As soon as the body’s short-term survival has been secured, and it starts thinking in the long-term, it uses its aerobic system.

But if you are under chronic stress, your body never gets a chance to think in the long-term. Remember that stress, an elevated heart rate, and anaerobic function cannot be untied. If you are under stress all the time (even if it’s work stress), you’ll have at least some anaerobic function. Your body will be burning more sugar and less fat. As you use the aerobic system less and less, it will grow less inclined (and less capable) of fueling your daily activities with fat. You’ll have to rely on dietary sugar to keep your energy levels up. You’ll burn even less fat. You’ll slowly and steadily gain weight. But your body will also have a higher proton concentration than it should. It’ll remain more acidic. You’ll wear it down, putting yourself at risk of chronic disease.

Just look at how this snowballs. The media (and your peers) are kind enough to pelt you with exercise programs that promise quick, short-term gains! You can see where this is going. You’re piling acute stress on top of chronic stress. Your problem wasn’t the excess fat itself: it was that your long-term energy system—the aerobic system—was compromised. And those quick, short-term gains that you’re promised? You might get them, but at the cost of keeping them.

Yet again, you’re using the short-term energy system. Yet again, you’re training your body to think in the short-term. The energy system that is responsible for your body’s long-term upkeep is incompetent. By definition, you’ll be unable to maintain that level of activity in the long-term. You’ll lose those short-term gains.


The problem isn’t that you’re flaky, or that you’re not an athletic person, or that you’re not determined. No amount of discipline or determination will be able to overcome the fundamental problem: that you trained for the short-term instead of the long-term.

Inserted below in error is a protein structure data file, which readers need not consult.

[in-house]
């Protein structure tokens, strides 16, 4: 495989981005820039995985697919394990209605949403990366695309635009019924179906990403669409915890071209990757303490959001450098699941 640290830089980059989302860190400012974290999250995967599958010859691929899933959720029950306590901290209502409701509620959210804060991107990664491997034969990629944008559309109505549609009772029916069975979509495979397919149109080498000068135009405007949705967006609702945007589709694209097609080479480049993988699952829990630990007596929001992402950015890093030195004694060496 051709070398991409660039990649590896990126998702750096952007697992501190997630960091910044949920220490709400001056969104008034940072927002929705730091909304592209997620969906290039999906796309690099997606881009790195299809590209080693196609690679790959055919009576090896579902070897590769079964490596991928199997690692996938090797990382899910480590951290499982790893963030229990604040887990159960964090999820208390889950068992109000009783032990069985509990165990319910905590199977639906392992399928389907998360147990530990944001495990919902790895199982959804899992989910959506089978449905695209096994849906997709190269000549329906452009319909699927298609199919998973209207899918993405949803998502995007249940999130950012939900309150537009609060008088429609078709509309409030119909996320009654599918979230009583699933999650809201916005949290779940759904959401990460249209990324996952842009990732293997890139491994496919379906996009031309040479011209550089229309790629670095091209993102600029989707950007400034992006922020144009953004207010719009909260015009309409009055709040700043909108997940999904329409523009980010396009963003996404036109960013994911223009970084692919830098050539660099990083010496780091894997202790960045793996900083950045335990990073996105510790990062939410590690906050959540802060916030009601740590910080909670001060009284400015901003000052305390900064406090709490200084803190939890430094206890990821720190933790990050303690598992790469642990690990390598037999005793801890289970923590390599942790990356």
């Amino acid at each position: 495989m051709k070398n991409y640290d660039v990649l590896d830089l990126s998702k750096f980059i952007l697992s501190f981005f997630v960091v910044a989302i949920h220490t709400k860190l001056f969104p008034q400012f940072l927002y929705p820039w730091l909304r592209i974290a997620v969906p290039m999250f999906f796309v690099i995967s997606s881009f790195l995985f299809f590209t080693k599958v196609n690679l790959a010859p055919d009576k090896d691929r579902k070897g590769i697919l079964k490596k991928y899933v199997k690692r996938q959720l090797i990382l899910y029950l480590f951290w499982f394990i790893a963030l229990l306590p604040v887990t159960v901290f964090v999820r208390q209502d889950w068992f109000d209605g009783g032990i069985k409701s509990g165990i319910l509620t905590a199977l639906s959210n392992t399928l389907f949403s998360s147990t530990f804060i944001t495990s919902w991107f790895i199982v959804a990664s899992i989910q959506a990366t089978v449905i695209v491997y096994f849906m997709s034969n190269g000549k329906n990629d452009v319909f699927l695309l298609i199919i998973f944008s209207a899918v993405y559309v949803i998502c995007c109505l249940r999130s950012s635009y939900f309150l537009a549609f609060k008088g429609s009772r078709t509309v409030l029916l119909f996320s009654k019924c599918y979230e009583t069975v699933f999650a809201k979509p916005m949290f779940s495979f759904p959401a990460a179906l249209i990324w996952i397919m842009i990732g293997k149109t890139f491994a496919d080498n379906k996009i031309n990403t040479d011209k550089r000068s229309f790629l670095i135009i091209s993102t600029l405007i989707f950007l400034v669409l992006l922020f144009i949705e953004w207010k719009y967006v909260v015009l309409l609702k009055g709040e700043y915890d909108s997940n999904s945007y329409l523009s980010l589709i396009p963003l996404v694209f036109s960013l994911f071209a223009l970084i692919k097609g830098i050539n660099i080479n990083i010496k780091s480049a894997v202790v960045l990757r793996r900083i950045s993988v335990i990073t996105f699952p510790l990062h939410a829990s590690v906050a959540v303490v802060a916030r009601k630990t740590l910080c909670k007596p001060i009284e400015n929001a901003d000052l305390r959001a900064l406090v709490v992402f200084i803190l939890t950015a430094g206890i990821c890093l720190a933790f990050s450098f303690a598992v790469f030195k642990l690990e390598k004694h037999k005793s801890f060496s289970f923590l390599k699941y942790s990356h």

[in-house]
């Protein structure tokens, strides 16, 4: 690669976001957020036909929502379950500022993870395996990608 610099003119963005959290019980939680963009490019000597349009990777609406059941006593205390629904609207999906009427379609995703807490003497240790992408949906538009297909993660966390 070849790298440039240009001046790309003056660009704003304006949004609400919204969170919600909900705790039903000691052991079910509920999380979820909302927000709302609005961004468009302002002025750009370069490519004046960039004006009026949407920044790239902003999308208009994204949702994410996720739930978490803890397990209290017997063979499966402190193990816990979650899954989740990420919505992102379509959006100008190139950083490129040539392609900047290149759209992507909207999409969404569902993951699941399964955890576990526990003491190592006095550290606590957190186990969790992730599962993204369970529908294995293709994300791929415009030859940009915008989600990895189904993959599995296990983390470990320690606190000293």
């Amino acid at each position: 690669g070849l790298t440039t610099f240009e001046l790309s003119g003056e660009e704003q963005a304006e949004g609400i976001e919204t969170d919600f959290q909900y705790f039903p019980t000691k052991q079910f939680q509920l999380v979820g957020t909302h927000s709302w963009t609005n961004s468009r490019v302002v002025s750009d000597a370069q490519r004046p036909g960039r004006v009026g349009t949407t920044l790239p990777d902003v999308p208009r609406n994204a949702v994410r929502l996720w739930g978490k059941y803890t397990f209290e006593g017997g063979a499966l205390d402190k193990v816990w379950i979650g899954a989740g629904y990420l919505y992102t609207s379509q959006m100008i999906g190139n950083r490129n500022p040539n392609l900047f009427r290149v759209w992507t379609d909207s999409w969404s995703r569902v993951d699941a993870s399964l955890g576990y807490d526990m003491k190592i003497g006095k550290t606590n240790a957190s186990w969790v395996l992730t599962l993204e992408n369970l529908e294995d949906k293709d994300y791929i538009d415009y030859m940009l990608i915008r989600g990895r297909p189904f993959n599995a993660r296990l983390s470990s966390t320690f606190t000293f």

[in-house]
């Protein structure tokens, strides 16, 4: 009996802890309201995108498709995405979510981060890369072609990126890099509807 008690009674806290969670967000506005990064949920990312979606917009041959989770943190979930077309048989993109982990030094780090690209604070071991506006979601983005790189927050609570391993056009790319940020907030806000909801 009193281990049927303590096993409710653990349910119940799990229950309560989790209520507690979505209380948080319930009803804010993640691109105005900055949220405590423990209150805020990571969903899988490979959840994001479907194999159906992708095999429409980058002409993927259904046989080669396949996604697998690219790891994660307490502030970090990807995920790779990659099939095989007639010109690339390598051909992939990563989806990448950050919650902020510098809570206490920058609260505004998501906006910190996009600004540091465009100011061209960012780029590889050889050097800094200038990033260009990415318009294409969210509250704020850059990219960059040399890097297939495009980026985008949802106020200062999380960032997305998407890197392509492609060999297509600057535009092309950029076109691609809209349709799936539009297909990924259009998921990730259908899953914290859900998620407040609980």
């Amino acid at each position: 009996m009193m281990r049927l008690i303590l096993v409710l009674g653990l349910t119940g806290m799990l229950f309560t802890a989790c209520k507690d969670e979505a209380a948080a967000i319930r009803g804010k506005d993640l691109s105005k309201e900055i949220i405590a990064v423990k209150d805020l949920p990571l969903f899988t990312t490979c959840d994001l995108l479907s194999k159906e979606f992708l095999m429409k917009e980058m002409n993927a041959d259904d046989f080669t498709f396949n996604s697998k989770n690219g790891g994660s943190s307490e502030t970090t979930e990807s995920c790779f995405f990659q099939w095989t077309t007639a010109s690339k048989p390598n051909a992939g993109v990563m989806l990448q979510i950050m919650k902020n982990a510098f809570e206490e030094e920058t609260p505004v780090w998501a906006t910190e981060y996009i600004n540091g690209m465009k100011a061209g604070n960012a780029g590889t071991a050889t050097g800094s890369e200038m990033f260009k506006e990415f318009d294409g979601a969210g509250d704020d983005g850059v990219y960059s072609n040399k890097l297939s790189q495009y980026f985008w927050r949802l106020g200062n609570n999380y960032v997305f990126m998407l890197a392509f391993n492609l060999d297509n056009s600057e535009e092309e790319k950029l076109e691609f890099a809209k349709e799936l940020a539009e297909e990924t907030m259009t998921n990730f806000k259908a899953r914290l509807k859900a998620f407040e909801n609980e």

The Tales of Forgotten Subsystems, part III: aerobic respiration, a.k.a The Krebs Cycle.

What if I told you that by running at a lower intensity, you could boost your running efficiency by 600%?

You’d think I was lying.

Well, I’m not. That’s exactly what happens when we run at the right intensity. When we’re burning sugars anaerobically, the sugar only gets partially processed by the cell, and out comes lactate. But when we burn them aerobically, that lactate goes through another process: The Krebs Cycle.

Continue reading The Tales of Forgotten Subsystems, part III: aerobic respiration, a.k.a The Krebs Cycle.

Workouts don’t develop the body. Resting after them does.

I often hear fellow athletes and fitness enthusiasts bemoan that they missed a workout.

There’s a lot of reasons people have this attitude. Maybe someone’s counting calories, and they are too tired to burn their allotted amount today. Maybe they have a strict training plan, and they feel obliged to stick to it. Maybe someone’s worried that if they stop they’ll never go back because they’ve hated the workouts, hated the nutrition, and only do it for the looks—or the speed.

You can’t “miss” a day of training, especially if you’ve been training so much (or eating so little) that the reason you missed training today is because you’re exhausted. Continue reading Workouts don’t develop the body. Resting after them does.